In 1993, we began research to design biomaterials with new functions using a polyrotaxane skeleton composed of cyclodextrins, and have reported the emergence of many biomaterials with new functions. All of these functions are supported by the unique characteristics of polyrotaxanes, in which molecules are linked to each other by mechanical bonds, and we are proud to have demonstrated the breadth and depth of a new world that is completely different from that of conventional polymers, in which molecules are linked together by covalent bonds. In this article, we will focus on the following two areas of polyrotaxane research: (1) modulation of cellular functions by molecularly mobile polyrotaxane surfaces and (2) potential application of degradation-responsive polyrotaxane for the treatment of intractable metabolic diseases.

2. Modulation of Cellular Functions Using Molecular Mobility of Polyrotaxane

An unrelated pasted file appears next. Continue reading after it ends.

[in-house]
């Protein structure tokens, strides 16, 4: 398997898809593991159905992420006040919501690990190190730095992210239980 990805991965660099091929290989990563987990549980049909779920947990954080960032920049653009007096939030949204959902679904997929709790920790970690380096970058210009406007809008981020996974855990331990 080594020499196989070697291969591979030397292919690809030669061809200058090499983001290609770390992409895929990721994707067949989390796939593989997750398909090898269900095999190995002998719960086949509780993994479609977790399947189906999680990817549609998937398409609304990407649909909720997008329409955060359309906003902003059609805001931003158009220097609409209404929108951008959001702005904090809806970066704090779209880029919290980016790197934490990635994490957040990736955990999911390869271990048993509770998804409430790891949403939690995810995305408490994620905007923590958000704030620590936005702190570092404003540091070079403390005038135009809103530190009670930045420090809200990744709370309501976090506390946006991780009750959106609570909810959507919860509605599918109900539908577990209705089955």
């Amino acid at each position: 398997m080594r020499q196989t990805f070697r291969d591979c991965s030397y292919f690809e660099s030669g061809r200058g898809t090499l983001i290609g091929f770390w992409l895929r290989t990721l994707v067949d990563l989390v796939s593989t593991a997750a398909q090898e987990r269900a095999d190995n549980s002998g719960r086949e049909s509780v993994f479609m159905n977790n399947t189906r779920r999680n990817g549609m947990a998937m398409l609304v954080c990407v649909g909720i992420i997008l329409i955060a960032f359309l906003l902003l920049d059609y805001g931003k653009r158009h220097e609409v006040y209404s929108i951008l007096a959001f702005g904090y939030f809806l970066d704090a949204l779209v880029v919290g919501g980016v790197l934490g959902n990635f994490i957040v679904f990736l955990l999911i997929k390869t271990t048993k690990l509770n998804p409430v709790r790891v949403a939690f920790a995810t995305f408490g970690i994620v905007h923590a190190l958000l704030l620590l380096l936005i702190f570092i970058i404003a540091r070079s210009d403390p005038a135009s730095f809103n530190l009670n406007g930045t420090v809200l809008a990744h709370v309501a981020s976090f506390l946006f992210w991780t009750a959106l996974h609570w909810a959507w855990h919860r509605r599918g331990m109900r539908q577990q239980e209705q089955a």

2-1. Significance of Designing Molecularly Mobile Surfaces Using the Polyrotaxane Skeleton

Biomaterial surfaces in contact with the living body are required to have various properties, such as biocompatibility to prevent foreign body reactions and ability to regenerate tissue through modulation of cellular functions. In a previous study, we pointed out that the molecular mobility of biomaterial surfaces may determine the function of cells to which they are attached1. Therefore, we hypothesized that molecularly mobile surfaces may enable flexible control of cell and tissue functions, and to test this hypothesis, we designed polyrotaxane-coated surfaces with the potential to control molecular mobility over a wide range and examined the effects of this molecular mobility on cells. As mentioned earlier, the molecular mobility of polyrotaxane is a structural property based on mechanical molecular linkage.